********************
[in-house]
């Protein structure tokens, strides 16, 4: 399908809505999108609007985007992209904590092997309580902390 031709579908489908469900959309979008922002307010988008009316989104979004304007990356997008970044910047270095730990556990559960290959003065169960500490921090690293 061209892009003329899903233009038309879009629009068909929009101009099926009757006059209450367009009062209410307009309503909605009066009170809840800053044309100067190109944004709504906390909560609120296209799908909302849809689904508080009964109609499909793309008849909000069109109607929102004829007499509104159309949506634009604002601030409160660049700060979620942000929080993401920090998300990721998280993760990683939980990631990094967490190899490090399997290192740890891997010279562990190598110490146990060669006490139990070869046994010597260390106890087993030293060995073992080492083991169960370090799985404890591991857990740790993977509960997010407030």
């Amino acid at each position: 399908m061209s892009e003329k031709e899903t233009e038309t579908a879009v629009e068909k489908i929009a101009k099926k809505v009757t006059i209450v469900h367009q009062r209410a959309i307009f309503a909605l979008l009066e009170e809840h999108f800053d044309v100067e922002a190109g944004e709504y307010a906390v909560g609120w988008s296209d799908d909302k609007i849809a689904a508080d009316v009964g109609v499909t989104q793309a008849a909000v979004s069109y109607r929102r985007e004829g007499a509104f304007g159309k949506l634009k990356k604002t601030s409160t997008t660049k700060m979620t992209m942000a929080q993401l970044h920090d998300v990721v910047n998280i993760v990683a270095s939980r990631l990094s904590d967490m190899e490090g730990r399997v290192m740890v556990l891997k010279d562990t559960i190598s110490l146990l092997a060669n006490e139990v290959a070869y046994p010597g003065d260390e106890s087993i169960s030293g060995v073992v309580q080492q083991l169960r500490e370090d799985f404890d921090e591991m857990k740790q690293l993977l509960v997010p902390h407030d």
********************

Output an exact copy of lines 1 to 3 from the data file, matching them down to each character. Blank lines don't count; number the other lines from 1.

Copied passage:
[in-house]
């Protein structure tokens, strides 16, 4: 399908809505999108609007985007992209904590092997309580902390 031709579908489908469900959309979008922002307010988008009316989104979004304007990356997008970044910047270095730990556990559960290959003065169960500490921090690293 061209892009003329899903233009038309879009629009068909929009101009099926009757006059209450367009009062209410307009309503909605009066009170809840800053044309100067190109944004709504906390909560609120296209799908909302849809689904508080009964109609499909793309008849909000069109109607929102004829007499509104159309949506634009604002601030409160660049700060979620942000929080993401920090998300990721998280993760990683939980990631990094967490190899490090399997290192740890891997010279562990190598110490146990060669006490139990070869046994010597260390106890087993030293060995073992080492083991169960370090799985404890591991857990740790993977509960997010407030």
């Amino acid at each position: 399908m061209s892009e003329k031709e899903t233009e038309t579908a879009v629009e068909k489908i929009a101009k099926k809505v009757t006059i209450v469900h367009q009062r209410a959309i307009f309503a909605l979008l009066e009170e809840h999108f800053d044309v100067e922002a190109g944004e709504y307010a906390v909560g609120w988008s296209d799908d909302k609007i849809a689904a508080d009316v009964g109609v499909t989104q793309a008849a909000v979004s069109y109607r929102r985007e004829g007499a509104f304007g159309k949506l634009k990356k604002t601030s409160t997008t660049k700060m979620t992209m942000a929080q993401l970044h920090d998300v990721v910047n998280i993760v990683a270095s939980r990631l990094s904590d967490m190899e490090g730990r399997v290192m740890v556990l891997k010279d562990t559960i190598s110490l146990l092997a060669n006490e139990v290959a070869y046994p010597g003065d260390e106890s087993i169960s030293g060995v073992v309580q080492q083991l169960r500490e370090d799985f404890d921090e591991m857990k740790q690293l993977l509960v997010p902390h407030d």